The Kenai Peninsula Borough School District and the Kenai Peninsula Education Association opened negotiations last month with both sides not seeing eye-to-eye on some issues.
Negotiations are also open between the district and the Kenai Peninsula Education Support Staff Association.
One of the main points of contention between the district and KPEA is the district’s proposal of changing the language in regards to the agency fee from the current collective bargaining agreement, KPEA president LaDawn Druce said.
The agency fee is what non-KPEA members pay in order to be represented by the union. In the district’s CBA proposal to KPEA, under section 550, the district is proposing to take out the sentence that says “however, all employees who choose not to join KPEA shall be required as condition of employment to pay a representation fee to KPEA.”
“If that were to be in place, it obviously substantially limits what your local can provide,” Druce said.
Druce said the dues for KPEA members is $1152 for full time teachers, which include $178 for the National Education Association, $647 for the state level, $312 for the local level and $15 for a political action fee.
“When you’re a member of the local, you’re a member of the national and the state as well,” Druce said.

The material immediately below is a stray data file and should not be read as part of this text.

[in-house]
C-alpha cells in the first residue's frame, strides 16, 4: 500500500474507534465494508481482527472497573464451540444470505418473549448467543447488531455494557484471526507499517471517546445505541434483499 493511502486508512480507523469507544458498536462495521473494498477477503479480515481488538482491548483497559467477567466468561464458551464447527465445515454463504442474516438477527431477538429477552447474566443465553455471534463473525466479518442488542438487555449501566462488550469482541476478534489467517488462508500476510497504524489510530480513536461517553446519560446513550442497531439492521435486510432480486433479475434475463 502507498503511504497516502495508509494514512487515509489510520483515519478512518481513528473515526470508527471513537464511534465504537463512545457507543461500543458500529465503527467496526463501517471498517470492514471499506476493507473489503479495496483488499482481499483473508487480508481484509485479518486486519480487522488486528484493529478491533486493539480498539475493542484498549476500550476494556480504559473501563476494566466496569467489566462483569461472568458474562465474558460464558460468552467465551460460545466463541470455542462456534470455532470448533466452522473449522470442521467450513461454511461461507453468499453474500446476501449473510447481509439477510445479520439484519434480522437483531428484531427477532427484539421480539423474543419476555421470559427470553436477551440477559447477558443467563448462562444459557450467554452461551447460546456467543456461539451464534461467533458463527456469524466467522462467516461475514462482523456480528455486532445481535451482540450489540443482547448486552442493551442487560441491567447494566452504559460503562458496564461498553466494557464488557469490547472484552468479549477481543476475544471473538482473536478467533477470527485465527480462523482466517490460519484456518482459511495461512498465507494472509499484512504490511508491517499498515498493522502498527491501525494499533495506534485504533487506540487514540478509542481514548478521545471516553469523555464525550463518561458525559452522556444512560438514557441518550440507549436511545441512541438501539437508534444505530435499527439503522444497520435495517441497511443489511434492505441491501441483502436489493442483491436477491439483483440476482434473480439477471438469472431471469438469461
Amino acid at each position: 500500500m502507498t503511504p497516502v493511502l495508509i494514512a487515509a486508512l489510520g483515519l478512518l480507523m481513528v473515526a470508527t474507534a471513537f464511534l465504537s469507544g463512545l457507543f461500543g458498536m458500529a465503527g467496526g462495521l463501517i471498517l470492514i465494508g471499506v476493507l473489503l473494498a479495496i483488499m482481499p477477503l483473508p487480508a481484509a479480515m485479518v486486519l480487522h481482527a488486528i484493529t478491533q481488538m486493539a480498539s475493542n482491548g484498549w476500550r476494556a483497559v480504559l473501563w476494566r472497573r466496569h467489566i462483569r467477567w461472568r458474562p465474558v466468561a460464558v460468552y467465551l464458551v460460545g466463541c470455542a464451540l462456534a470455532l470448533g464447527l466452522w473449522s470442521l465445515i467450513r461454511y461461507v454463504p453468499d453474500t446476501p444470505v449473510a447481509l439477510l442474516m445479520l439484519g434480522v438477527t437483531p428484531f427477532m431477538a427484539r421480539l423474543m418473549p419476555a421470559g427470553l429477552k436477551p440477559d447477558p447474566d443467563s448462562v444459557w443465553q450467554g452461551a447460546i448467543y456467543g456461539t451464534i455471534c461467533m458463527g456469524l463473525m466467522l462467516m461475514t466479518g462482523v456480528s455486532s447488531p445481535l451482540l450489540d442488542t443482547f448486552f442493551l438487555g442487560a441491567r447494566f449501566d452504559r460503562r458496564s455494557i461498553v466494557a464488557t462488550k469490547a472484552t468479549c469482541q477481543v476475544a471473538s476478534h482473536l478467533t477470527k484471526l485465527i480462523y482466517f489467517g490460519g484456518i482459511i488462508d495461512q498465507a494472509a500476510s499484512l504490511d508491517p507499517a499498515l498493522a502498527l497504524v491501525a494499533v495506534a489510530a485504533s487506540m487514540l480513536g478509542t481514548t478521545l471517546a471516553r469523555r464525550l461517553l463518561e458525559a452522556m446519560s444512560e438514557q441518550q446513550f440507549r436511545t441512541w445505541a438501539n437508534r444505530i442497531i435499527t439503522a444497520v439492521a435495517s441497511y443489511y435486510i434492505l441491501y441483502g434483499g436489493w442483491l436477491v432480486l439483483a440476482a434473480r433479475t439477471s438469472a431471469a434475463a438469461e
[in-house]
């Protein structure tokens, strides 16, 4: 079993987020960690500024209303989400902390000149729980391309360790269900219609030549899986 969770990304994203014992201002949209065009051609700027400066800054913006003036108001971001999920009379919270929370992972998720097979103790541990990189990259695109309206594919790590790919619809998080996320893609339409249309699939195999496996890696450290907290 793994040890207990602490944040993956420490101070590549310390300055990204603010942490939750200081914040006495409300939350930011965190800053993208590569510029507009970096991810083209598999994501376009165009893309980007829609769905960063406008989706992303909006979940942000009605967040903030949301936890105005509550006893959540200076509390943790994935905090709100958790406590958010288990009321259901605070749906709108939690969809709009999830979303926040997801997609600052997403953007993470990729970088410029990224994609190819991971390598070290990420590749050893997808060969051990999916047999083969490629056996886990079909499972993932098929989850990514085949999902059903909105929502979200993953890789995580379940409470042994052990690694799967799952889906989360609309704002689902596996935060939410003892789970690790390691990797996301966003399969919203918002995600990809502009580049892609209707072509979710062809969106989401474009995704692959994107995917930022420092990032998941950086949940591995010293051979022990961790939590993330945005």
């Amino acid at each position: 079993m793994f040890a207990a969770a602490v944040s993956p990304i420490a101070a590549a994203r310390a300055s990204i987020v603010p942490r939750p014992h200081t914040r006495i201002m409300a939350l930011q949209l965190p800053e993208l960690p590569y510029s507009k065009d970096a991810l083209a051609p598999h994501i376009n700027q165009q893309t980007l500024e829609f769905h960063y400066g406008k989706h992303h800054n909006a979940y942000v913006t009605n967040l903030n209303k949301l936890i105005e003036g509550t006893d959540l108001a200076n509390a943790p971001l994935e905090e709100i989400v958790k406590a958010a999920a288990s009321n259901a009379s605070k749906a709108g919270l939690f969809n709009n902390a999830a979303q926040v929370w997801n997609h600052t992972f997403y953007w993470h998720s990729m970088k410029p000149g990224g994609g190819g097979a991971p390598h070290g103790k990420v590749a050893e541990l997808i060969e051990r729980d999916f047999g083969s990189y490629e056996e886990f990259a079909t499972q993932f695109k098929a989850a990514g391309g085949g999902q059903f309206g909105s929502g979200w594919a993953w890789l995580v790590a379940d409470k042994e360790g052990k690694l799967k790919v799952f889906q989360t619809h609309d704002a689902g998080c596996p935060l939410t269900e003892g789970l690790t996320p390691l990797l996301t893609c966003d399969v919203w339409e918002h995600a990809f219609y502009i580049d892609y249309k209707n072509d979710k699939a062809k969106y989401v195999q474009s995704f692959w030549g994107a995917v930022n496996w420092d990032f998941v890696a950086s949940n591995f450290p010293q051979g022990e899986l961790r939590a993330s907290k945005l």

Of the 677 certified employees in the district, Druce said about 622, or 92 percent of them are KPEA members. For those certified employees that choose not to be a member of KPEA, they are required to pay the agency fee of $863. If that fee is done away with by the district, Druce said the effects could be crippling to the organization.
“If (the district) was able to strike the agency fee, then basically an employee in the district could say, ‘No, I don’t want to be a member of the organization and I would pay nothing,’” Druce explained. “So then you can see if people have an opportunity to opt out, they more-than-likely would, knowing they would have to be represented anyway.”
Druce said she was surprised that the district is bringing the change to the table — this is the first time in the organization’s 20 years that a proposal like this has existed. “We’ve had (the) agency fee since 1992,” Druce said. “So 20 years of having our local operate this way without the district, at least at the bargaining table saying, ‘No, we don’t think you should do that anymore,’”
The difference between being a member and a non-member in the current CBA comes out to be about $289.
There has not been an agreement made on the agency fee issue.
“Any proposed changes or additions are part of the negotiated discussion,” KPBSD communications specialist Pegge Erkeneff said.
Although the school district does not know how much money it will receive from the state and borough levels, the district’s preliminary budget for FY13 reflect the proposed changes to the CBA. If the district received additional state or borough funding, that money would be used to offset the projected $2,481,142 deficit, Erkeneff said.